4 lessons from magicians on process improvement and change

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Jeff Cole

What do magicians have to do with process improvement and change? This month, columnist Jeff Cole pulls back the curtain to reveal several things we can all learn from magicians.

Magicians annoy me. Actually they annoy me on several levels. Being in the process improvement business, folks like me want to know how things work. The most annoying thing about magicians is when you see a trick and for the next 72 hours can’t stop trying to reverse-engineer how they accomplished it…

What is it magicians know that the rest of us don’t, and how can we leverage that into process change?

Masters of illusion?

Trick #1: Keep it Simple

You could invest in the Criss Angel CDs wherein for a steep fee he reveals a number of his illusions. I’ve seen some of these. If you are a process professional, at the end you would look at the process whereby he fooled the audience and be somewhat amazed at its simplicity.

The overall effect may seem complex and the physical manipulations may take time to master, but at its core, the individual steps in the illusion can be somewhat basic. No impressive illusion is ever pulled off without the magician being very skilled at the fundamental blocking and tackling involved in doing a trick. Putting together a series of simple fundamental movements can lead to results that make people wonder how it’s done.

Knowing that genius lies in simplicity, take a look at your change management plan. In the PhD-level world of confusion surrounding us, many of the change-related problems lie at the grade school level. Is your plan full of high-falutin’ corporate buzzwords or have you focused on hitting the key fundamentals? Are you focused on the amount of activity or on the effectiveness of that activity? Behind the best illusions are simple, lean processes – how simple and lean is your process?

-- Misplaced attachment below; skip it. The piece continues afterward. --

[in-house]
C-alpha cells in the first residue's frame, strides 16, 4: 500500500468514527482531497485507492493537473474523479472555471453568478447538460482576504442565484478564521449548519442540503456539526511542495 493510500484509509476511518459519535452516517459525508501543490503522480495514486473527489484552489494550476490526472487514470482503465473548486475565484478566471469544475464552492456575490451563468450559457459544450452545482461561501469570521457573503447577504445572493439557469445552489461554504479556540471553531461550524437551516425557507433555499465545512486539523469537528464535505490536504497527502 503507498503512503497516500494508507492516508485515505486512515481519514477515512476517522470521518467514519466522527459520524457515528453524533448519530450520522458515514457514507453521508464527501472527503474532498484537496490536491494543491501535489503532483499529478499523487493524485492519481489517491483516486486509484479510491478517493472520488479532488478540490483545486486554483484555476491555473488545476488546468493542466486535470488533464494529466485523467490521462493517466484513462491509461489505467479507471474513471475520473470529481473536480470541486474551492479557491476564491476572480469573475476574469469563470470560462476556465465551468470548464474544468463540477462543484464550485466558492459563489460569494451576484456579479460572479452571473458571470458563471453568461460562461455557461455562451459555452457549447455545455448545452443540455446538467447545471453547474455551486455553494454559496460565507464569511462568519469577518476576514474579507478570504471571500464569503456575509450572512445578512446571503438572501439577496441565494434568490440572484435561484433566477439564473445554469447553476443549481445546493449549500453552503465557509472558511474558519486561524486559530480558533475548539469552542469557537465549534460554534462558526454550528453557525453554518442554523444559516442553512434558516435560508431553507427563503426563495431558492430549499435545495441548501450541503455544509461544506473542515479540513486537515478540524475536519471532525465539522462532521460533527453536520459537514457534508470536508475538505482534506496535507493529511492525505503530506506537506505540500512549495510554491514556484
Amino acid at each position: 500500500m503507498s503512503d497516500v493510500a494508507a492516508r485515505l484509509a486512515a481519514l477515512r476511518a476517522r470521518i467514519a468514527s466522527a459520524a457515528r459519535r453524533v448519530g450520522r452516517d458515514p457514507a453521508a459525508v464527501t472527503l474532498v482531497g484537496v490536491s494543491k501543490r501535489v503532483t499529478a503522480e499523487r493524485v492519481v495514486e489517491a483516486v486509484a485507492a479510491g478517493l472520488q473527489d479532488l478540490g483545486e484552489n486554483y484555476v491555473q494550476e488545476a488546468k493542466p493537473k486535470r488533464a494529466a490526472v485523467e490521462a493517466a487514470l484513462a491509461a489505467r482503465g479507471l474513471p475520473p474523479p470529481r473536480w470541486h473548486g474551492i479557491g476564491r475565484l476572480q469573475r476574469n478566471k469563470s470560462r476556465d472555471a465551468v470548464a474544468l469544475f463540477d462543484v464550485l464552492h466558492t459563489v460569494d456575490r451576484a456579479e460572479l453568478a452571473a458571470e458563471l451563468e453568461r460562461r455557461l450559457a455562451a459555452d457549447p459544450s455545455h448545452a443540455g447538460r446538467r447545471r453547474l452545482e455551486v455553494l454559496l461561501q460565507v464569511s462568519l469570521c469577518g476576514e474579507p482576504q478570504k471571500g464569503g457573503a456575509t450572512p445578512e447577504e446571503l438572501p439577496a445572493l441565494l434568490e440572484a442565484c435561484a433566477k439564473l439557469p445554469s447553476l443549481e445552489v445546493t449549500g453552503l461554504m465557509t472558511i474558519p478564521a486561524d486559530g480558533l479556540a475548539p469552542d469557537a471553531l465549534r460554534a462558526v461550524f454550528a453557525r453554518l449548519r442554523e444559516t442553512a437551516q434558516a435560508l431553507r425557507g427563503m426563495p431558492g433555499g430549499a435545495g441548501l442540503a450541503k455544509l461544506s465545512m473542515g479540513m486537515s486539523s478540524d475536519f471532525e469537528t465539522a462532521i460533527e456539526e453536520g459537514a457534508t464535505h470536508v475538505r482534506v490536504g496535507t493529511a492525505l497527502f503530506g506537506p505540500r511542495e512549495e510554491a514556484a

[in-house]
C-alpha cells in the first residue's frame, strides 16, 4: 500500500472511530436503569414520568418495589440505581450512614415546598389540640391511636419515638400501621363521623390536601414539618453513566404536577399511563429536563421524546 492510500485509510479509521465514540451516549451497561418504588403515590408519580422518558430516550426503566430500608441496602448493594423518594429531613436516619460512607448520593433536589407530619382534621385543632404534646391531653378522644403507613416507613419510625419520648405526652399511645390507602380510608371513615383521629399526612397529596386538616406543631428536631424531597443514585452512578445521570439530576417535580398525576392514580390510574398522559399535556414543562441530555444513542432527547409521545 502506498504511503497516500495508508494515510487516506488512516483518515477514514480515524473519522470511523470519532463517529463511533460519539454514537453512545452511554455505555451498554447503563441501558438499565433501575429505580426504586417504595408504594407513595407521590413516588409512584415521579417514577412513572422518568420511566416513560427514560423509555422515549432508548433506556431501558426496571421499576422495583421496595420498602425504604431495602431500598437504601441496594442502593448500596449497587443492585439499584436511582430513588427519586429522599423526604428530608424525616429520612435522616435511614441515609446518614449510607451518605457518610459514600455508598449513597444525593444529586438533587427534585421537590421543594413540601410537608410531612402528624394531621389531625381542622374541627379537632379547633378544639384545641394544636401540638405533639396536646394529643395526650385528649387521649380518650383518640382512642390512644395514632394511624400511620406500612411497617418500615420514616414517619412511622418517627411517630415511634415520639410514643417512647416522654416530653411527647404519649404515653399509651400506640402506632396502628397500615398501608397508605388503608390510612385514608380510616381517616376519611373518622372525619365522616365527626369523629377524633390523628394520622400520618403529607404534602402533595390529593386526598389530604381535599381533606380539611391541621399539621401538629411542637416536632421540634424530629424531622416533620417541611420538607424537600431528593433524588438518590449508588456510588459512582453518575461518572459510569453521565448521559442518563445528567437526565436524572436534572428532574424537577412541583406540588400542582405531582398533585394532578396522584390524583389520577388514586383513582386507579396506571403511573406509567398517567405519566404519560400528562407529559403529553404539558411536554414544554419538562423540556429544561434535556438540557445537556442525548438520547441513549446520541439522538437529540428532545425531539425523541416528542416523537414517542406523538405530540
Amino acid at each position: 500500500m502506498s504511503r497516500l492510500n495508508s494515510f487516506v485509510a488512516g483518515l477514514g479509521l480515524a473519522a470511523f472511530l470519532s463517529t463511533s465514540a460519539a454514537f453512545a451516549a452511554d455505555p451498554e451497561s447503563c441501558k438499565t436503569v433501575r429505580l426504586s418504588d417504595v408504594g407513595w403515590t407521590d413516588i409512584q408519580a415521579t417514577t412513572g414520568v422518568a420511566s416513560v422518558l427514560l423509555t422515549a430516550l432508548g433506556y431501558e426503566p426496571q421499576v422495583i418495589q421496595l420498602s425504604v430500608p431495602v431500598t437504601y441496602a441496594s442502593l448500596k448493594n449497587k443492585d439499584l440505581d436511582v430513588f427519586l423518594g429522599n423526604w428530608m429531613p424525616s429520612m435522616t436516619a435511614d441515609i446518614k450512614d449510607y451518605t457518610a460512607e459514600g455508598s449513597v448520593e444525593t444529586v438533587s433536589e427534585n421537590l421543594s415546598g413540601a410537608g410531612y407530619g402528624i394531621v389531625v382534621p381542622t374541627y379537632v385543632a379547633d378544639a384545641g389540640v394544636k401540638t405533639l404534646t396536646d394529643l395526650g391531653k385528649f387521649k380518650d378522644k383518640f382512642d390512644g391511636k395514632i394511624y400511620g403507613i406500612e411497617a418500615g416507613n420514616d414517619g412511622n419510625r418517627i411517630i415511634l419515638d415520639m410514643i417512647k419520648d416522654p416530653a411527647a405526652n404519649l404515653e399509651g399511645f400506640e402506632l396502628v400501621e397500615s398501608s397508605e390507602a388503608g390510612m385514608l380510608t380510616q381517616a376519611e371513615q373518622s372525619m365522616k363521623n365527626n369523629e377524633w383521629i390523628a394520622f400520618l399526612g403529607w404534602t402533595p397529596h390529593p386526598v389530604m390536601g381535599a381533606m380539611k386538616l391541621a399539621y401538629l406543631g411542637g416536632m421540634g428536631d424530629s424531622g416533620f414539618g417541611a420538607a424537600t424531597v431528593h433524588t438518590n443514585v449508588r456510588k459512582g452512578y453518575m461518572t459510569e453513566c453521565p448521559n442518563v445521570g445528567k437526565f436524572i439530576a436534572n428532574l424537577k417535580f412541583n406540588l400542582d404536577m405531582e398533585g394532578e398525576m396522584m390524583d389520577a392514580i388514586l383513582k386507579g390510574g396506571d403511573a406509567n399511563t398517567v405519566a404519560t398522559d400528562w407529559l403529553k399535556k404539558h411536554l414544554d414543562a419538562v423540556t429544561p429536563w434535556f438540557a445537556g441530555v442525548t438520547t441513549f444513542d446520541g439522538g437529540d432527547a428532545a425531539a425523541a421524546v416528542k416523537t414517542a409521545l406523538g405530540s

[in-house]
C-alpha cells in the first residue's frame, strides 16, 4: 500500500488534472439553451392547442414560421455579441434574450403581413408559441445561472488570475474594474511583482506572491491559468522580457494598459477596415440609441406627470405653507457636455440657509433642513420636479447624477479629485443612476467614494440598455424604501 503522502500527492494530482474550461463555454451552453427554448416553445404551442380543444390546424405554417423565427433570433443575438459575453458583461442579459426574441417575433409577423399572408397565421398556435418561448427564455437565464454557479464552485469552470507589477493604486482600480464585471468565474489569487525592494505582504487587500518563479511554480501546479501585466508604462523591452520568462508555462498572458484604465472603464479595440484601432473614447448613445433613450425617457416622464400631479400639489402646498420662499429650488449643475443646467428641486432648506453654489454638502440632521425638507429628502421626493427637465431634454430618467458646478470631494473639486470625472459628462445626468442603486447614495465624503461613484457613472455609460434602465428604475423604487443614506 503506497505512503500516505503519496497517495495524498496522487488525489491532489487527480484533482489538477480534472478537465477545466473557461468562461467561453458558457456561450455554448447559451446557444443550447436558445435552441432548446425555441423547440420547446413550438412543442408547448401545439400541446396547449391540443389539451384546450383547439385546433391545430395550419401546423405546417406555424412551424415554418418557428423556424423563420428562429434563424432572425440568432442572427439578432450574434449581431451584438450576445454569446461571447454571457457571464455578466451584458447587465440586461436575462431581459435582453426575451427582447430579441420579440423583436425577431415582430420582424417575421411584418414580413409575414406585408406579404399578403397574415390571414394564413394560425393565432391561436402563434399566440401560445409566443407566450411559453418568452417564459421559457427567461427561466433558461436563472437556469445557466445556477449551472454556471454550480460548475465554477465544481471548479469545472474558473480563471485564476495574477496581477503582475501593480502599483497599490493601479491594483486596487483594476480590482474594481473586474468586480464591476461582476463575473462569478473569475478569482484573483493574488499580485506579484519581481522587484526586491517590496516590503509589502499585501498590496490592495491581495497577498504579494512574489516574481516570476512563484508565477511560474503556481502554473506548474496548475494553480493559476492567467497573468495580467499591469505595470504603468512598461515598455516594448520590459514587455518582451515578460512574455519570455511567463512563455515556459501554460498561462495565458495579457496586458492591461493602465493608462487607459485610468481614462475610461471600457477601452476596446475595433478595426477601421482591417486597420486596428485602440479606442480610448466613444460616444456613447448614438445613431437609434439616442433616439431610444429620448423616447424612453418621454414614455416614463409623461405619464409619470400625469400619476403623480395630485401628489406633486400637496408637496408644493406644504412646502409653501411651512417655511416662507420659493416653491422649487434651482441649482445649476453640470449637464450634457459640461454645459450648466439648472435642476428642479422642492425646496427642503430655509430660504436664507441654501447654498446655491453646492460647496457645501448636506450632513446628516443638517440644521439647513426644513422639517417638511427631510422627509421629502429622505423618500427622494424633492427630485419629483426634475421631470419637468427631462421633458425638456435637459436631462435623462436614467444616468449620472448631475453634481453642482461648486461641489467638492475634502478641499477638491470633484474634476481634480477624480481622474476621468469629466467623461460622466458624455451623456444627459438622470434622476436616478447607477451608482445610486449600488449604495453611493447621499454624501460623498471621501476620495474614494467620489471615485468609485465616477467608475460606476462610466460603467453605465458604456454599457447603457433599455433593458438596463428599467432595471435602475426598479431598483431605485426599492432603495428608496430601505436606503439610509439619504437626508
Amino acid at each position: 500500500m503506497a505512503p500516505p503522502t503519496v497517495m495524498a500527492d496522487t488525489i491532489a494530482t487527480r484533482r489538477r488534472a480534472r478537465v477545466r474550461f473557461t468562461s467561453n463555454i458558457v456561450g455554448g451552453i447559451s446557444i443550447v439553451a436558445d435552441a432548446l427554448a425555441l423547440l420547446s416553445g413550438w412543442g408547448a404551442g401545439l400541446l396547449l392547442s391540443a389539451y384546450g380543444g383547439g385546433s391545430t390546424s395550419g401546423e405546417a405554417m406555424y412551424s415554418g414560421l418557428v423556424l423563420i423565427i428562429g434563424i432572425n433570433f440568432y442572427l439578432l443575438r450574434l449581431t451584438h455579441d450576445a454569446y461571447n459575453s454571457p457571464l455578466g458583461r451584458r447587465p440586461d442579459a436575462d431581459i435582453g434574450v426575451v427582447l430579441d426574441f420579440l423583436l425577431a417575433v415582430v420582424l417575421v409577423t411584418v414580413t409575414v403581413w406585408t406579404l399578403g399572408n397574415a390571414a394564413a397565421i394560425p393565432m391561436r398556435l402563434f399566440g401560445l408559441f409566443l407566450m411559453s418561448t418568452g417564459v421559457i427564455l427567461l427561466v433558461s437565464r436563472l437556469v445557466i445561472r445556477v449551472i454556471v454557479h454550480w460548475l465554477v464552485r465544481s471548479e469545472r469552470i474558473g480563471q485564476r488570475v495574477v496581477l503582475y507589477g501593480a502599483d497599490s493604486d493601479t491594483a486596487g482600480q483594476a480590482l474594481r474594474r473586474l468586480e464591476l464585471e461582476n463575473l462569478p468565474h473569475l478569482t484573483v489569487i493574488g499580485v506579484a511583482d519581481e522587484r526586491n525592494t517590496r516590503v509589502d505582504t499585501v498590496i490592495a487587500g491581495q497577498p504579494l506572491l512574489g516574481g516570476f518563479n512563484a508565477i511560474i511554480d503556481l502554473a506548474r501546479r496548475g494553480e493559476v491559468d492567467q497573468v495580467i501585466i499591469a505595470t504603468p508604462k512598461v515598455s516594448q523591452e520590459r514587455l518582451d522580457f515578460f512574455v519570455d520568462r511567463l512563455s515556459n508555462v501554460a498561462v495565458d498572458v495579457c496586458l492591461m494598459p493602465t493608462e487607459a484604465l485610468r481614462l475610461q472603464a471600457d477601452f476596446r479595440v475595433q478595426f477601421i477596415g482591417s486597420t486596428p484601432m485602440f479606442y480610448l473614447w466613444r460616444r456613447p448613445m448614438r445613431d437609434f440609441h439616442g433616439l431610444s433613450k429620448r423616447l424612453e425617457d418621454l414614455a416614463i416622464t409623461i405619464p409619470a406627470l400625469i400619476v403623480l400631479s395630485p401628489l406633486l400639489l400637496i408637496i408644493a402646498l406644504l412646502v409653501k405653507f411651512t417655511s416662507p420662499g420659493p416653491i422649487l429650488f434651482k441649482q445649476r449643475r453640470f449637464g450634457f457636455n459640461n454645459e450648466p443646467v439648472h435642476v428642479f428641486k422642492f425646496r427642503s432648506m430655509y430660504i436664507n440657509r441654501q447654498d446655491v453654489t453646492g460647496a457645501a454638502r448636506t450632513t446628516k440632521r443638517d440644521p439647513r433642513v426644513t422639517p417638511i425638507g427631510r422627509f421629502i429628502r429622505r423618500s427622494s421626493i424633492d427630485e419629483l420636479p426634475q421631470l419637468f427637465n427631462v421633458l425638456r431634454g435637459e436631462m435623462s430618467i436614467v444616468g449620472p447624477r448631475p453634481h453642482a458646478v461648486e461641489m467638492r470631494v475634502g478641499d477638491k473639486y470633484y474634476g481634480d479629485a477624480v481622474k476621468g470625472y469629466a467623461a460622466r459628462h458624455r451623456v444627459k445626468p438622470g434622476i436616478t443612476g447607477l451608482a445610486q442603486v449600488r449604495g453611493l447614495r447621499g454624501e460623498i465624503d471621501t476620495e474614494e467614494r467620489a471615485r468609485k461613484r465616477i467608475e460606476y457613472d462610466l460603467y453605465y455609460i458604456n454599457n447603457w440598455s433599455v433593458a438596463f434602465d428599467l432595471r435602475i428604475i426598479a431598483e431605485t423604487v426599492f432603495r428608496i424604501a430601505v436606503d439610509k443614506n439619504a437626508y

Trick #2: Practice

In one of his books, Penn Jillette speaks of the countless hundreds of hours he has invested in trying to make one simple movement look natural to an audience. Author Peter Senge has noted that one of the things American businesses seem to lack is practicing. Sports teams practice. Bands rehearse. Military teams do drills. Business people tend to slam a group of workers into a conference room, label them a team, and expect them to perform with the precision and skill of the Navy Seals. People who can’t even play their scales properly are trying to play Beethoven. Finding a safe place to pilot and hone your change agent skills and continually trying to improve those skills is vital.

Trick #3: Focus

One technique most magicians employ is distraction. They need to reach into their pocket for something but would rather that you didn’t see that. Thus, something much more interesting happens simultaneously, pulling your attention away from the pocket. The magician is expert at directing your focus where he or she wants it.

In process change, we fight a similar battle of focus. The cacophony of white noise and information overload that every worker is faced with daily serves as constant distraction. In a recent column I discussed Change Blindness - a phenomenon wherein people are so distracted they fail to see rather major changes to their environment. We need to focus our audience on a stellar execution of the few key fundamental aspects of the process change plan. All the while fighting a 24x7 battle against the distractions in the workplace.

Trick #4: Shattering Expectations

Comedy writers use several formulas, one of which is a 180. They take you down a certain path of logic and in the punch line hit you with a 180-degree switch. It’s been said that you laugh in part because your expectations have been shattered. The amazed feeling you get when a magician pulls off something that breaks every law of nature you have studied since childhood can also be due to expectations being shattered.

In his 1970 classic Future Shock, Alvin Toffler discussed how having shattered expectations can cause people to cycle through a change acceptance curve (homes will always increase in price, big auto companies will always be around, there will never be hostile attacks on US soil, my job and 401K are safe, etc.).

How is your process change shattering expectations in the workplace? The more your future state process varies from what people are comfortable with, the more shock you’ll have to deal with in your change plan. Are you ready to help escort the organization through that fog of change?

All in all, there is a lot we can borrow metaphorically from our friend the magician. Whether you’re trying to make waste disappear, saw a budget in half, levitate sales figures, or pull higher productivity out of a hat, keep in mind these few fundamentals!